Mick Jagger jackets up for auction of L’Wren Scott creations
Jackets worn by rocker Mick Jagger and dresses worn by actresses Nicole Kidman and Sarah Jessica Parker go under a hammer as part of an outfit sale from the archives of late fashion designer L’Wren Scott.
Christie’s auction house is putting together 55 lots designed by Scott, who committed suicide in 2014 at the age of 49.
Scott, who was Jagger’s girlfriend at the time of his death, was known for her elegant and intricately detailed dresses.
“She was so stylish and glamorous and she felt like everything should be like in the Hollywood days. It was all luxury and romance,” Caitlin Yates, head of sales at Christie’s London, told Reuters.
“All the materials she used were the best materials… everything was handmade, she was very detail-oriented.”
The online sale, which runs through July 1, is the first time a collection from Scott’s Archives has been released, Yates said.
“It was Mick Jagger who decided to bring this to the market to celebrate L’Wren Scott,” she added.
Among the items for sale are two jackets that Scott and Jagger collaborated on for the Rolling Stones frontman.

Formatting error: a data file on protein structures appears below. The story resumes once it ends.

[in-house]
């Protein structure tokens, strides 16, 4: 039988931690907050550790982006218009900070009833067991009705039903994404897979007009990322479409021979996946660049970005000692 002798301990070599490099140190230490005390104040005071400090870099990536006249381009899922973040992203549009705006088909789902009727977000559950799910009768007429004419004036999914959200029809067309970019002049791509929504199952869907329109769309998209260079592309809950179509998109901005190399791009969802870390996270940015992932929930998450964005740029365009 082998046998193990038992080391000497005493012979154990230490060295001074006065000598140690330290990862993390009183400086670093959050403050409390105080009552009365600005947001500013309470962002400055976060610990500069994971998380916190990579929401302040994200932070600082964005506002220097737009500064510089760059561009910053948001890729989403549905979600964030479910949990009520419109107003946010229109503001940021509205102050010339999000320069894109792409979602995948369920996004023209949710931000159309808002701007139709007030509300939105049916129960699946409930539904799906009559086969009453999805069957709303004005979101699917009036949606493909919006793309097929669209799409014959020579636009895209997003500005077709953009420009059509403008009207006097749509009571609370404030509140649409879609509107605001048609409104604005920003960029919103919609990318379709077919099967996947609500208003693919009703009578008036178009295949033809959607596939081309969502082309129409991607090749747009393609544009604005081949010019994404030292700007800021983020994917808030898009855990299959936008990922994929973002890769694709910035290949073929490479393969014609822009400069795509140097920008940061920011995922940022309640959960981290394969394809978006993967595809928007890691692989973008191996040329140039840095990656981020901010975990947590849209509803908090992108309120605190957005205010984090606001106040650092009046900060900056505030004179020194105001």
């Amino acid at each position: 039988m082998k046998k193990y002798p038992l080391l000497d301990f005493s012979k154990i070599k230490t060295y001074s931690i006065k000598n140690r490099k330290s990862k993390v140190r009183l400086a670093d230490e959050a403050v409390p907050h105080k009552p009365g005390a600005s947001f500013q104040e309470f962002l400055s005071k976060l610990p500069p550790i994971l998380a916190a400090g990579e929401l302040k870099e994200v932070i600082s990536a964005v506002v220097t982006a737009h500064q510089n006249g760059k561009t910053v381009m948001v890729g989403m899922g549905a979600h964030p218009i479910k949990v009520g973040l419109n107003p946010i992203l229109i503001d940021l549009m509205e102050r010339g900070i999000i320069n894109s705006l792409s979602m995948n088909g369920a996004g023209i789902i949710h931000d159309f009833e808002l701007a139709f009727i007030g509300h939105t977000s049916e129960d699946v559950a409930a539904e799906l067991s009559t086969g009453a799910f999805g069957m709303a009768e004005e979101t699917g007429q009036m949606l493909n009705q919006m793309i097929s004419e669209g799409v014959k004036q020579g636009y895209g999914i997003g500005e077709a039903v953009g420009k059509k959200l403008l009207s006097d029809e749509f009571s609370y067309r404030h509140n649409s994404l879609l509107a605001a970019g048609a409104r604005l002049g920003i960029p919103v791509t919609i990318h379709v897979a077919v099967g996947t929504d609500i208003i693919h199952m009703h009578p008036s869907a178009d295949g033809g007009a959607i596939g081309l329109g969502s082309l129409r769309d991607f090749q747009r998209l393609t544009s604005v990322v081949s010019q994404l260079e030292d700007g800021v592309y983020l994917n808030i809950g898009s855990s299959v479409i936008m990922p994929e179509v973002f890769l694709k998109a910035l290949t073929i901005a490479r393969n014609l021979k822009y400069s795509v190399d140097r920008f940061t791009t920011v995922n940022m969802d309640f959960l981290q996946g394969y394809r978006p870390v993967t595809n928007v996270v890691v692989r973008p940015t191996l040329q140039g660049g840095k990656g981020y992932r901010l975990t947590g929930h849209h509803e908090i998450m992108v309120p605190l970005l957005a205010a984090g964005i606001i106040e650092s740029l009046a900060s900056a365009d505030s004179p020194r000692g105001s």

One is an embroidered and sequined oak leaf “glam” jacket that Jagger wore to perform at the Glastonbury Music Festival in 2013. The other is adorned with beaded and sequined butterflies that the singer wore to the touring concert “50 & Counting” by the Stones at Hyde Park in London. in 2013.
Both have a price estimate of 20,000 to 30,000 pounds ($ 28,254 to $ 42,381).
A selection of dresses are on sale, including a black and gold sequin dress that Kidman wore to the Oscars in 2013, which is expected to cost between £ 1,500 and £ 2,500. A 40s-style black dress embroidered with pink sequins and worn by Madonna is estimated at between 500 and 800 pounds.
Proceeds from the sale will go to the L’Wren Scott Scholarship, established by Jagger in 2015, at London’s Central St Martins School of Art.
“L’Wren was a talented and passionate designer with a keen eye for detail,” Jagger said in a statement. “Everyone who wore her dresses was at the center of her designs. “
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